Bryan Caplan  

How Much Influence Do Professors Have?

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What, Me Worry? Part II... Bryan's Thought Experiment...

Winterspeak chides me for exaggerating the negative externalities of academic leftism:

While I acknowledge that left-wingers are overrepresent[ed] in academia, I think this is an efficient market outcome and I think that Bryan's claims of the harm from leftist policies is overblown.

This is not because I think leftist policies aren't harmful, but because the idea that we would all live life in the best libertarian traditions if only those evil professors had not brainwashed us with Marxist propaganda is plainly nonsense.

Of course Winterpseak is right, though I don't think I said anything so extreme. All I said was that academic leftism has negative externalities. I didn't say that it's the only negative externality, or anything like that.

But Winterspeak does raise an interesting question: How much influence does academia have? Or to make the question more pointed: What would happen to policy if the average academic were as libertarian as the average GMU economist?

The short-term effect, I'll admit, would be negligible. Ideas and policy don't change quickly. But I still think that twenty years of libertarian dominance in the university system would make average college-educated opinion at least one standard deviation more libertarian. This would in turn have large indirect effects, via journalism, political slack, etc. My guess is that every standard deviation increase in the libertarianism of college-educated opinion would lead to about a half standard deviation increase in the libertarianism of policy.

Why, then, do leftist academics seem so impotent? They are victims of their own success. They've already gotten most of what their ideology demands. We have progressive income taxes, Social Security, Medicare, discrimination laws, etc. And especially considering indirect effects on journalism, policy-makers, etc., I'd say that leftist academics deserve 25-50% the blame. In any case, since they've gotten most of what they want, leftist academics don't have much left to do other than promote their least popular ideas.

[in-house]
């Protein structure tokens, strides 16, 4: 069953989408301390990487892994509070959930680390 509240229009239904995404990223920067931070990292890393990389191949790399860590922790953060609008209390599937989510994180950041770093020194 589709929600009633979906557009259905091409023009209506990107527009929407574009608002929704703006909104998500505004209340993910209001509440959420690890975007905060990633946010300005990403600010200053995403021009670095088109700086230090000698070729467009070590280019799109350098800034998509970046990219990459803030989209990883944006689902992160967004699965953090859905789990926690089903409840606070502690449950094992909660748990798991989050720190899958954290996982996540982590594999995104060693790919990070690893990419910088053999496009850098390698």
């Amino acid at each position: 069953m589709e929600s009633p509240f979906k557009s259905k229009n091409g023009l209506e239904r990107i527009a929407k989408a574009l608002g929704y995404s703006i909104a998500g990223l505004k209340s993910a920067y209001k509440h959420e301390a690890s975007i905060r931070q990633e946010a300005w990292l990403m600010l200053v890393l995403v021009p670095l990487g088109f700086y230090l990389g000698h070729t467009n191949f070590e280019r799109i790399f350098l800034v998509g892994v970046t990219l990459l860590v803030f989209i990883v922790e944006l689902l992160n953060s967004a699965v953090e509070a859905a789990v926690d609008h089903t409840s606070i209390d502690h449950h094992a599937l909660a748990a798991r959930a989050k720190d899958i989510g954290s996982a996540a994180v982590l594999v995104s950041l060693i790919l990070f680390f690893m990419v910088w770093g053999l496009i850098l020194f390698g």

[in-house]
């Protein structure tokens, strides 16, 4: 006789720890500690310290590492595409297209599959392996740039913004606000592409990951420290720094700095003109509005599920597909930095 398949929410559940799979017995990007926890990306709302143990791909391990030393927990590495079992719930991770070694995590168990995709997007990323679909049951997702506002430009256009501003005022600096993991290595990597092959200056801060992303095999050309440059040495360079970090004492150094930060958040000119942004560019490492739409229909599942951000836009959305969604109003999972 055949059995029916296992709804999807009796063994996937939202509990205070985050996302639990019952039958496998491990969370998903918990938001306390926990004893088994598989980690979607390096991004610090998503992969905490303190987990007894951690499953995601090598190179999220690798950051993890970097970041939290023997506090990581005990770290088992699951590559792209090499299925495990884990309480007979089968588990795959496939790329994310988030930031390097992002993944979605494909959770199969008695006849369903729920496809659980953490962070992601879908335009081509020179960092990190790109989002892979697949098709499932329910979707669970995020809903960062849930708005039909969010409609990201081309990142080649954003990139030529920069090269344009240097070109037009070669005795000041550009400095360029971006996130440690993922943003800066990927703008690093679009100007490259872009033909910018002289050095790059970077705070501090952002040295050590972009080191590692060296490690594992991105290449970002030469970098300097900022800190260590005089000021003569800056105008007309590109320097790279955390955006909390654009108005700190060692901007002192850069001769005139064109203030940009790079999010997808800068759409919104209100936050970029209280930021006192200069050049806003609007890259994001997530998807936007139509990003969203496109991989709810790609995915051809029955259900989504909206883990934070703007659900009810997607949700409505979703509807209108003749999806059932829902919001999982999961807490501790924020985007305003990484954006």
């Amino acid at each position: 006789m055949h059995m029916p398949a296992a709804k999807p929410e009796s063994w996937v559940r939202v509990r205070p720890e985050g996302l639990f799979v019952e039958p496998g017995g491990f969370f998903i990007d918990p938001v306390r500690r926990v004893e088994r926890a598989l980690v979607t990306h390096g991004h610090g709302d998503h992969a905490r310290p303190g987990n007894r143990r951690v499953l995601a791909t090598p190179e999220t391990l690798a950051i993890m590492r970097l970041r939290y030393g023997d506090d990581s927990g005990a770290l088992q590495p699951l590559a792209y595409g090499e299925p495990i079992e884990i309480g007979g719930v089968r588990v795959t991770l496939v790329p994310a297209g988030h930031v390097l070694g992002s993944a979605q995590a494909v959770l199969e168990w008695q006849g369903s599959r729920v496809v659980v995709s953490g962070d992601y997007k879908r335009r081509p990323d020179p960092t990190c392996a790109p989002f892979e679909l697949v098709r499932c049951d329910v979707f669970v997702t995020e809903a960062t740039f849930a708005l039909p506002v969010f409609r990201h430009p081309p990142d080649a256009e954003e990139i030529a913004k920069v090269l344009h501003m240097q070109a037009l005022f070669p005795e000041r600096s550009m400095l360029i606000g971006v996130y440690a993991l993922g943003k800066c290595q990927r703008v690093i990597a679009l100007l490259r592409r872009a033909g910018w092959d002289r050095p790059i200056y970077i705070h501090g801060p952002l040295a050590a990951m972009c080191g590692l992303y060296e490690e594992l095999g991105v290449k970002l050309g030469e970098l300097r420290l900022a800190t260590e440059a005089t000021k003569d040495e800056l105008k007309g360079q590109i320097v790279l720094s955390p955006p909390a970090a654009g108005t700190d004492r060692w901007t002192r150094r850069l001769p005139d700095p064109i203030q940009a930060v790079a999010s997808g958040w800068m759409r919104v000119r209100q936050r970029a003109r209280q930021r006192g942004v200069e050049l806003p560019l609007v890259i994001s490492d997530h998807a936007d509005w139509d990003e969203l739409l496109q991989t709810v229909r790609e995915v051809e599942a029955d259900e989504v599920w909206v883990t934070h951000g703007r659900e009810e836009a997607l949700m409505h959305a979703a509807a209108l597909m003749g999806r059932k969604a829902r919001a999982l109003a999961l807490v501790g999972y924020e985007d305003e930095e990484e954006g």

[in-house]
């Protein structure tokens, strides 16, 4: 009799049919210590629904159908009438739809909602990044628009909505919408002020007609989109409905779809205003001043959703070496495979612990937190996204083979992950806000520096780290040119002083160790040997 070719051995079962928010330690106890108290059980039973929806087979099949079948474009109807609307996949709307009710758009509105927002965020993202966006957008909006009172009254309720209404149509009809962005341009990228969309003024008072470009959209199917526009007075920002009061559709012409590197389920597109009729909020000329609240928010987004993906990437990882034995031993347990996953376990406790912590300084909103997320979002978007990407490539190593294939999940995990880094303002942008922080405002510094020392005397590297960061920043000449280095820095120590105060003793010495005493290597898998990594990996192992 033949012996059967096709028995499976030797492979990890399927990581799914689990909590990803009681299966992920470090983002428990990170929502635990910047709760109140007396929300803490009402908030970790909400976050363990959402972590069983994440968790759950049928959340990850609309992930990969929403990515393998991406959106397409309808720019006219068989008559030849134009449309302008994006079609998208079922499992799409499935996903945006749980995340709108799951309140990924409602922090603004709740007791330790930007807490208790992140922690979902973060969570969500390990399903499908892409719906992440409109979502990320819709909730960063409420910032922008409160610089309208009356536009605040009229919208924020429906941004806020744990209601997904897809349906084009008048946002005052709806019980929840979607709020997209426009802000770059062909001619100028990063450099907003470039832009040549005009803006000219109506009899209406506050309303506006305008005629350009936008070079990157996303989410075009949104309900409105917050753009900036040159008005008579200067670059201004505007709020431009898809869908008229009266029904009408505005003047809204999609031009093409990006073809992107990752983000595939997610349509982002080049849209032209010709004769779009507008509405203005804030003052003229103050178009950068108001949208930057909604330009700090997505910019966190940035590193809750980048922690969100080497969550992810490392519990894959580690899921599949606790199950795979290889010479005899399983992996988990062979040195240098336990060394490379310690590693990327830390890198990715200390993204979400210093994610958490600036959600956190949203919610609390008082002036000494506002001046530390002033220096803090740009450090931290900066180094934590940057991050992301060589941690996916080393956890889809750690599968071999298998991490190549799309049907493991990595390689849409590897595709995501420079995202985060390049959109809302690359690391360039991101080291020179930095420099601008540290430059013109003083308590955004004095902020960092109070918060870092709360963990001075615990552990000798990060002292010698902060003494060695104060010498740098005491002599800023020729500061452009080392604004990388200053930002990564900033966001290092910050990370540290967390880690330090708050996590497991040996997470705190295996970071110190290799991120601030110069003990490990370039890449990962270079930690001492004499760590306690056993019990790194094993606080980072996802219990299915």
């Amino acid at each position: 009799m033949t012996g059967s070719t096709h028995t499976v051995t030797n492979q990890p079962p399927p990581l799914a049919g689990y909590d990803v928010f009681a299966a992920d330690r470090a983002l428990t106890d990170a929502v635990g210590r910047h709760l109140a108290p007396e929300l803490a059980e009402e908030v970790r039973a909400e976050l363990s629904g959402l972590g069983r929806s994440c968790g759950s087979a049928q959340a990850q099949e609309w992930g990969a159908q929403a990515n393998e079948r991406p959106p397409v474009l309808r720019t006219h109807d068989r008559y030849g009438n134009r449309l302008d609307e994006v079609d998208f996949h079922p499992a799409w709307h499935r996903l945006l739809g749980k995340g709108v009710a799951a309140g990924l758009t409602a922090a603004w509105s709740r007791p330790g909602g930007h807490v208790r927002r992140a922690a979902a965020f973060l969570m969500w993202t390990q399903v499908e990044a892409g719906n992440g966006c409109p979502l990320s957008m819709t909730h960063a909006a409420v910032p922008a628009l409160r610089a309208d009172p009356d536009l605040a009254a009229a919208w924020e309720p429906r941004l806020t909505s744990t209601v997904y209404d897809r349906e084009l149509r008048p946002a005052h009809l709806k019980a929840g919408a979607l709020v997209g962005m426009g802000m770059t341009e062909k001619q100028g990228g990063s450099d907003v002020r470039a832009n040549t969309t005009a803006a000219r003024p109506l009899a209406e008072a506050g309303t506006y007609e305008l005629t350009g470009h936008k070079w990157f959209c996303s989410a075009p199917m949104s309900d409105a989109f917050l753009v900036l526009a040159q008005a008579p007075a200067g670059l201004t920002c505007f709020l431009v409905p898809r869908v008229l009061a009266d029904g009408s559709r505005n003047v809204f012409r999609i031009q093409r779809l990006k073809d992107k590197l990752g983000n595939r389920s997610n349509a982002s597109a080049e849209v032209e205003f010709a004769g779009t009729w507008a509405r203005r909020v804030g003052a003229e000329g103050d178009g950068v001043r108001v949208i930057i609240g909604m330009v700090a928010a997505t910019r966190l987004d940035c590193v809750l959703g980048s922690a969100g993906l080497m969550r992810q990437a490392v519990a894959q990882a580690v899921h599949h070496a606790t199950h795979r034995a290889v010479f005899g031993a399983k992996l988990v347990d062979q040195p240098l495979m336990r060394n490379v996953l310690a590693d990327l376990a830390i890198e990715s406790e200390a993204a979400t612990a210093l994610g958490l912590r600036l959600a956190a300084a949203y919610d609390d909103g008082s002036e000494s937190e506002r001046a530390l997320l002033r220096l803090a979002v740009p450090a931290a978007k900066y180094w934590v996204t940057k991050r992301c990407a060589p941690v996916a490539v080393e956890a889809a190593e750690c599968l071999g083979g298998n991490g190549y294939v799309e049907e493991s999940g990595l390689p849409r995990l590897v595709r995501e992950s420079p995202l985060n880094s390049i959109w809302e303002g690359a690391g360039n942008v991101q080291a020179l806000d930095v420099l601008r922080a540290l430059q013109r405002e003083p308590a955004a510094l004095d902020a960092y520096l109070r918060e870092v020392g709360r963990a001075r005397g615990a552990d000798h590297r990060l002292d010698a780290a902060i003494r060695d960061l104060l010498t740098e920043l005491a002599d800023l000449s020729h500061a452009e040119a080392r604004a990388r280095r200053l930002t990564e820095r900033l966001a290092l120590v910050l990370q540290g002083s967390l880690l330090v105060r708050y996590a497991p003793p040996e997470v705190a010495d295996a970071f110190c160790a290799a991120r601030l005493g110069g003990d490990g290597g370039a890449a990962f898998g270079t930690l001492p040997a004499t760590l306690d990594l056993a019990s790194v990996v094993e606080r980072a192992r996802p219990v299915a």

After fifty years of libertarian dominance in academia, we'd be in the same situation. Lots of our least-favorite policies would be drastically scaled back. But we'd seem out of touch for demanding abolition, and spend a lot of time complaining that "No one listens to us."


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The author at Asymmetrical Information in a related article titled The Market for Professors, 2 writes:
    A while ago I took exception with the notion that leftist academic thought produced leftist popular sentiment because I took exception with the notion that academic thought had much impact at all. Let me be clear, I don't think this is a bad outcome. A... [Tracked on August 15, 2006 10:02 AM]
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Isocrates writes:

Why, then, do leftist academics seem so impotent?

Partly becuase their ideas have been tried and are now discredited. For twenty years or so, liberal ideas about crime were dominant. People wanted to address the "root causes" rather than building more prisons. The results were disastrous. Now many professors complain about the size of the prison population, but no one listens to them.

Dezakin writes:

People wanted to address the "root causes" rather than building more prisons. The results were disastrous. Now many professors complain about the size of the prison population, but no one listens to them.

This is also a libertarian perspective you might notice.

Most of the "root causes" of crime for instance is invented crime; the Drug War is hardly a libertarian solution to social issues.

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